I would never have predicted that I would one day buy an e-reader, since I always was a firm believer that nothing exceeds the pleasure of holding a paper-book in your hands. But, I have surrendered, and it would appear that I may even like it—especially when traveling by train or plane, or even for a few lost moments at home, or on the balcony. Already over a year ago I received a coupon with a value of 100 Euros—to be spent with the German amazon—in appreciation of a few lectures during a Bible study weekend of Adventist believers in the Darmstadt area. This enabled me to buy through amazon.de an e-reader—to be precise a Kindle-paperwhite, for just under 120 minus 10o Euro, including a leather case. It thus required a minimal investment to enter the guild of e-reading people.
I quickly downloaded a few e-books. One of these is the newest book by Maarten ‘t Hart, entitled Magdalena—a book about his mother. But, as we often find with this well-known Dutch author, is is to a large extent about himself and provides a little further insight in his rather complex personality. There never was a truly loving relationship between Maarten and his mother. But Maarten is simply not well endowed with relational skills, although he did get on somewhat better with his father, who died some decades ago. His books tell us nothing (as far as I know) about the relationship with his wife Hanneke. However, I assume that she must not have been amused when her husband Maarten went through a period of cross-dressing and for some time went by the name Maartje (the female form of his real name). We read in several of his books that Maarten related poorly to several people in his neighborhood, especially when they had decided to join a Pentecostal church, or, even much worse, became Seventh-day Adventists. From his early years on Maarten greatly disliked the Reformed church in which he grew up, and those who belonged to this church. And I have personally experienced what this gifted story teller, (with his abundant fantasy) thought about my (in his eyes utterly ridiculous) religious views. This is clear from his books Dienstreizen van een Thuisblijver (2011), in which he needs several pages to criticize me (pp. 202-208). He even refers in these page to me as the ‘pope’ of Dutch Adventism. I have not even received this ‘honor’ from my Adventist fellow-believers.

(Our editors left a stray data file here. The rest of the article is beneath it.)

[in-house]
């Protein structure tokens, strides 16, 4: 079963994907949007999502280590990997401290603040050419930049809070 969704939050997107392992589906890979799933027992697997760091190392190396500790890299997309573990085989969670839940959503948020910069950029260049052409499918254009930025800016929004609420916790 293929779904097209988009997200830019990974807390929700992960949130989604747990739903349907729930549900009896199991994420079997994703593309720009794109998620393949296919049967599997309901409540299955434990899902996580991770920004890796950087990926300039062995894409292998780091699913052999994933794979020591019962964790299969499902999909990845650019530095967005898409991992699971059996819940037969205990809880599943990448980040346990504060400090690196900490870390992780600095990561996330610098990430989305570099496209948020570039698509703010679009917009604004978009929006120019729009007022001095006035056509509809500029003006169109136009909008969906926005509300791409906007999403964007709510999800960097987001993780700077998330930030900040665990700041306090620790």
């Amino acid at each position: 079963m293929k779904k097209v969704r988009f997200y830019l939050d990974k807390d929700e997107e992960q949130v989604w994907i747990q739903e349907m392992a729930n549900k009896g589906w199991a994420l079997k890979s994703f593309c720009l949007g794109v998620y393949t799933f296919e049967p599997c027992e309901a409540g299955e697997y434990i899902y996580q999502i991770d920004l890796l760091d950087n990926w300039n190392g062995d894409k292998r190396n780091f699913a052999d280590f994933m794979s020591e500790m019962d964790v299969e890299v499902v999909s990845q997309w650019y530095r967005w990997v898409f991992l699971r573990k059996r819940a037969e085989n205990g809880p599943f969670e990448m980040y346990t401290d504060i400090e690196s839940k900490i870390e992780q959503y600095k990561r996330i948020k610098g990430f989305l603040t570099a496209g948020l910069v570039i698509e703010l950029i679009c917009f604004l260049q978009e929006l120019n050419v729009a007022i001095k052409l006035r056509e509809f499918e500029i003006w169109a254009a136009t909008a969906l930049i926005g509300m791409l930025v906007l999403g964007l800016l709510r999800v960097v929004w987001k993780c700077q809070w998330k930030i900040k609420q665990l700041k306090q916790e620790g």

Back to Magdalena. The chapter about his discussion with his mother on the subject of Noah’s ark is not just extremely amusing, but also provides considerable food for thought—in spite of the excessive exaggerations and many dubious details. When Maarten ‘t Hart writes about religion and faith, he is not only hopelessly cynical but he also demonstrates an extensive knowledge of the Bible and often puts some arguments forward that are not easily dismissed (certainly not by his mother). This is also the case in his calculations regarding Noah’s ark. The Bible indicates that this ship was large enough for all animals, ‘after their kind’.—one pair of ‘unclean’ animals and seven pairs of all ‘clean’ animals. According to Maarten (besides being an accomplished author also a respected biologist) the world is the habitat of roughly two million ‘kinds’, and therefore several millions of animals must have entered the ark. But apart from mind-boggling fact: How did these animal make their way to the ark? Some kinds of snails are only found in Scandinavia. They travel at most about five meters a day, which means that the journey must have taken them quite a few years. But there the further complication that they must have died while en route. And how about feeding all these animals during the sea voyage? And how did Noah make sure the animals did not devore each other? And then, just think of all the manure. Etc. etc.
A very amusing chapter. For those whose believe in a world-wide flood and take into account that the pre-flood world must in many ways have been different from the post-flood world, some of the problems Maarten ‘t Hart mentions can be solved. Nonetheless, Maarten helps his readers (myself among them) to look at some of the Bible stories in a different light from what many were used to in the Sunday school or children’s Sabbath school. The story of the flood—that can be found in most ancient cultures in some form or another—is a great story with abiding significance. But Genesis 7 is hardly an eyewitness report of how things exactly happened. It would be good if Maarten would not just make mince-meat of the details of the story but also see its abiding significance.
Well, in a few days time my wife and I will leave for our annual vacation in Sweden. This year the stack of books that we will take along is less high than usual, for the e-reader will accompany me. But I hope to also enjoy the paper edition of the (700-plus pages) third volume of Hans Küng’s autobiography!